Marsha Blackburn

An Important Difference (Play Like a Girl)

United States Women's National Team forward Abby Wambach celebrates victory at the 2015 Women's World Cup in Vancouver, British Columbia, Canada, 5 July 2015, with her wife, Sarah Huffman. (Detail of photo by Elaine Thompson/AP)

“Abby said that she wanted her final World Cup to be like a fairytale. And I’m not sure she could have written a better ending: a world champion at last, draped in the Stars and Stripes, showing us all how far we’ve come―on and off the field―by sharing a celebratory kiss with her wife.”

President Barack Obama

This is an illustration of the difference.

President Barack Obama, on Tuesday:

President Barack Obama holds a jersey and poses for photographs during a ceremony to honor the 2015 FIFA Women's World Cup champion U.S. National Soccer Team, Oct. 27, 2015, in the East Room of the White House in Washington, D.C. (Detail of photo by Evan Vucci/AP)This team taught all America’s children that “playing like a girl” means you’re a badass. Perhaps I shouldn’t have used that phrase. Playing like a girl means being the best. It means drawing the largest TV audience for a soccer match―men or women’s―in American history. It means wearing our nation’s crest on your jersey, taking yourself and your country to the top of the world. That’s what American women do. That’s what American girls do. That’s why we celebrate this team. They’ve done it with class. They’ve done it with the right way. They’ve done it with excitement. They’ve done with style. We are very, very proud of them.

Two days later, over at the Capitol:

On Thursday, Senate Republicans blocked a resolution that called on soccer’s global governing body to “immediately eliminate gender pay inequity and treat all athletes with the same respect and dignity.”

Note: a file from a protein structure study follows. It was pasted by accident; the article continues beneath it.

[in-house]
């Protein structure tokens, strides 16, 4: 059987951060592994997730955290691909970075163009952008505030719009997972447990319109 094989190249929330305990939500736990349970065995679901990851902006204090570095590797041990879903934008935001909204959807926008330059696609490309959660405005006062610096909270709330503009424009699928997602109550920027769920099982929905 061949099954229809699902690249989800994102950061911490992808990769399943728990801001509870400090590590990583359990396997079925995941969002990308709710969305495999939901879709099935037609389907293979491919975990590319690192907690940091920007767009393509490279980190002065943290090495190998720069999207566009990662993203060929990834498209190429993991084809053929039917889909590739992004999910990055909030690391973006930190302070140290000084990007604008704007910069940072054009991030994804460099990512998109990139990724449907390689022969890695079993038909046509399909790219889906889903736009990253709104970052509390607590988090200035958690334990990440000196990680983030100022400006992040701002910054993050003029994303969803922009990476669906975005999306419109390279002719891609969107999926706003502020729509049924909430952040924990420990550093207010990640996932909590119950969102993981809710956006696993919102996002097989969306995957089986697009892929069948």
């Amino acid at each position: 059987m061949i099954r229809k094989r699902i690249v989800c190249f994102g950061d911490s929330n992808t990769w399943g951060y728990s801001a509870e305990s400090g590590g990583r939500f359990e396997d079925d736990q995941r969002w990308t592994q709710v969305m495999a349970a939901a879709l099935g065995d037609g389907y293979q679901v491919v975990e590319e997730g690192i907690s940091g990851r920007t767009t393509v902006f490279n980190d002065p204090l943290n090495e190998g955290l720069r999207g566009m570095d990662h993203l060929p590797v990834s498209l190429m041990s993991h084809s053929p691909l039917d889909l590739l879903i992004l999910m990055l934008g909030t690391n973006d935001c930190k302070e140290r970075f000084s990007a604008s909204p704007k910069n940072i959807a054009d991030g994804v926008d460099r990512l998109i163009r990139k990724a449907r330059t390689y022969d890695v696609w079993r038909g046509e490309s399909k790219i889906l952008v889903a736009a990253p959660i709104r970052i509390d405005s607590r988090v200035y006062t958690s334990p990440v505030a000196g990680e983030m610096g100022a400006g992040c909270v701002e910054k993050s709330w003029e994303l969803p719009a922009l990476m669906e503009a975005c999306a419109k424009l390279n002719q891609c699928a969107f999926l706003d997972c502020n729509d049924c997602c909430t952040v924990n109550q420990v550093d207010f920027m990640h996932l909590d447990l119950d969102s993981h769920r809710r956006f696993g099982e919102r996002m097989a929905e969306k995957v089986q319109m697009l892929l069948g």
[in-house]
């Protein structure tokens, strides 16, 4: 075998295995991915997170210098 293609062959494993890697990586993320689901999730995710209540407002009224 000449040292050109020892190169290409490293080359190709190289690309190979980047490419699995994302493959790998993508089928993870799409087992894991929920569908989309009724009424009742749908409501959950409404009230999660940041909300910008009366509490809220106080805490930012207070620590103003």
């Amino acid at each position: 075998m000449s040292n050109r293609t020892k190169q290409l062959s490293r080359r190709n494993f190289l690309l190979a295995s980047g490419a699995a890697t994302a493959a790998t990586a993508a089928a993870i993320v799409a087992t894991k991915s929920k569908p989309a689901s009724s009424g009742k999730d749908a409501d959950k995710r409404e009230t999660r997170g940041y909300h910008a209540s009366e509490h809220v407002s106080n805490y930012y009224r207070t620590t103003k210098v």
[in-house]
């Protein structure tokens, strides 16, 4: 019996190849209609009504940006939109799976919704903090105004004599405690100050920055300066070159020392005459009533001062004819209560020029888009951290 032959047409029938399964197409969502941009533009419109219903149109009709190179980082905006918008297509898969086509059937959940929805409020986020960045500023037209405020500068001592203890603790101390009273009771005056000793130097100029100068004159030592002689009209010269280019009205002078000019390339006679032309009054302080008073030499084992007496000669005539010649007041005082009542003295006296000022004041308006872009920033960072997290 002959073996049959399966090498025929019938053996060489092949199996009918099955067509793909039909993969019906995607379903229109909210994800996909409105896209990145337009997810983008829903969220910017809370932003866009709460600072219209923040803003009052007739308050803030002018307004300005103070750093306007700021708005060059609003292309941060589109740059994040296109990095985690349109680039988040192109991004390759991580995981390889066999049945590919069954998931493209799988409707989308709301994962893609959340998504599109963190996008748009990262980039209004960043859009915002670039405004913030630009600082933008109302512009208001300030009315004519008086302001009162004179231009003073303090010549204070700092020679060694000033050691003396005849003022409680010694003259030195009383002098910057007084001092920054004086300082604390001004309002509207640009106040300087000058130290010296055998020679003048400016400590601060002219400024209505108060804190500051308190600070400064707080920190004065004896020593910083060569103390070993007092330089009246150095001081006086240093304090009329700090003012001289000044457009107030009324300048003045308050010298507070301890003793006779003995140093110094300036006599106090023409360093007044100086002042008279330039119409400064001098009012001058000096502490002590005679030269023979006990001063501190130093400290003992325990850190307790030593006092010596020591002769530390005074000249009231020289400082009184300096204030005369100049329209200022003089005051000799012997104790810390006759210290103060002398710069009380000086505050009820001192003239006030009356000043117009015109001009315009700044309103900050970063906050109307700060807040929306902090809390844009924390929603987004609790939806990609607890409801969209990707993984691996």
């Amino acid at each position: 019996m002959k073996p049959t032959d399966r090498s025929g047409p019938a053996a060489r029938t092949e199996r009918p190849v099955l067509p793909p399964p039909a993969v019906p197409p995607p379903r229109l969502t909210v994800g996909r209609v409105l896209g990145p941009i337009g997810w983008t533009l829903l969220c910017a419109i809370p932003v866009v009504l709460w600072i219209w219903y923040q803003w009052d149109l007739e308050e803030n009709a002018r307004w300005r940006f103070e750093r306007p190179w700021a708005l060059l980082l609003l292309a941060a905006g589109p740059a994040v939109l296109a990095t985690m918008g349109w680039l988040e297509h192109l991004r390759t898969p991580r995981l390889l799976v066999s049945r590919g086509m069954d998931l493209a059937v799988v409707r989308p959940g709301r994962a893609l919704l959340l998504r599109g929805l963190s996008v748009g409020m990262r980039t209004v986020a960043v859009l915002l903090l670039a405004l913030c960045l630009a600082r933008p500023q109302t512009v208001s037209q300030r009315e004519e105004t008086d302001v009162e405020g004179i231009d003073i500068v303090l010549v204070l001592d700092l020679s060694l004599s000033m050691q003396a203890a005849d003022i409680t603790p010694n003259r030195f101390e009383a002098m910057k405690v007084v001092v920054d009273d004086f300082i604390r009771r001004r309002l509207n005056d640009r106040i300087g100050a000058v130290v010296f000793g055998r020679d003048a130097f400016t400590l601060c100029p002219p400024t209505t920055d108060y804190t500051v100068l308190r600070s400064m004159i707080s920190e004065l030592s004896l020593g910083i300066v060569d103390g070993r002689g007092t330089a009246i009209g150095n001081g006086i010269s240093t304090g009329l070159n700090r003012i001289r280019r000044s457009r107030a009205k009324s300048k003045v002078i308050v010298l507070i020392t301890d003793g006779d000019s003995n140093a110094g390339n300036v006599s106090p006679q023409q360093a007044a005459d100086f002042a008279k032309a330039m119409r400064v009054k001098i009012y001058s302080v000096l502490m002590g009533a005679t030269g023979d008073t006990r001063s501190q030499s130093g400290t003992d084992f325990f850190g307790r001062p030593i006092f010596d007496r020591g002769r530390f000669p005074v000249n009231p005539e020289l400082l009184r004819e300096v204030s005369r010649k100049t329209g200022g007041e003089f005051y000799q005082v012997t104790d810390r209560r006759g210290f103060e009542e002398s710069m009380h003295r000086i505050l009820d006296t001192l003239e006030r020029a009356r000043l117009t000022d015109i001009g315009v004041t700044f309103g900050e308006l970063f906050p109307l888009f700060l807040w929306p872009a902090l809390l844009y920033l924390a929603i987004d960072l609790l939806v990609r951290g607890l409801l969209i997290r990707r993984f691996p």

“It is a shame that in the Senate, we cannot even agree to pass a resolution that calls for the equal treatment of male and female athletes. If we cannot even pass a non-binding resolution, how can we ever achieve real pay equity for women?” said Sen. Patrick Leahy (D-VT), who introduced the resolution this summer.

Earlier this year at the FIFA Women’s World Cup, the pay disparity between male and female soccer players was put into sharp focus when it was reported that while the U.S. Women’s National Team received $2 million for winning the championship, men’s teams who lost in the first round of the 2014 World Cup, including the U.S. men’s team, received $8 million.

(Gibbs)

Remember this, when people tell you there is no difference, that they’re all the same.

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Congressional Speculation

Congressman Paul Ryan, the Republican vice presidential candidate, does a sound check during the third day of the Republican National Convention in Tampa, Florida. Ryan delivered his speech at the convention Wednesday night, 29 August 2012. (Chip Somodevilla/Getty Images)

“One senior GOP aide familiar with discussions between leadership and the Freedom Caucus used Dante Alighieri’s description of hell in ‘The Divine Comedy’, with its varying concentric circles, to describe the HFC. No candidate will get to the innermost circle. But Ryan could pick off a lot of members on the outer rings.”

Matt Fuller

The upshot here is that the idea of static or patterned chaos, which really does sound somewhat counterintuitive until you do the thing with a triangle and dice, but in this case we mean something yet altogether different: Meet the new chaos; same as the old chaos. House Republicans seem caught up in some sort of loop, waiting for Ryan while trying to deliberately ignore the gigantic question mark they keep glancing aside in hopes of checking.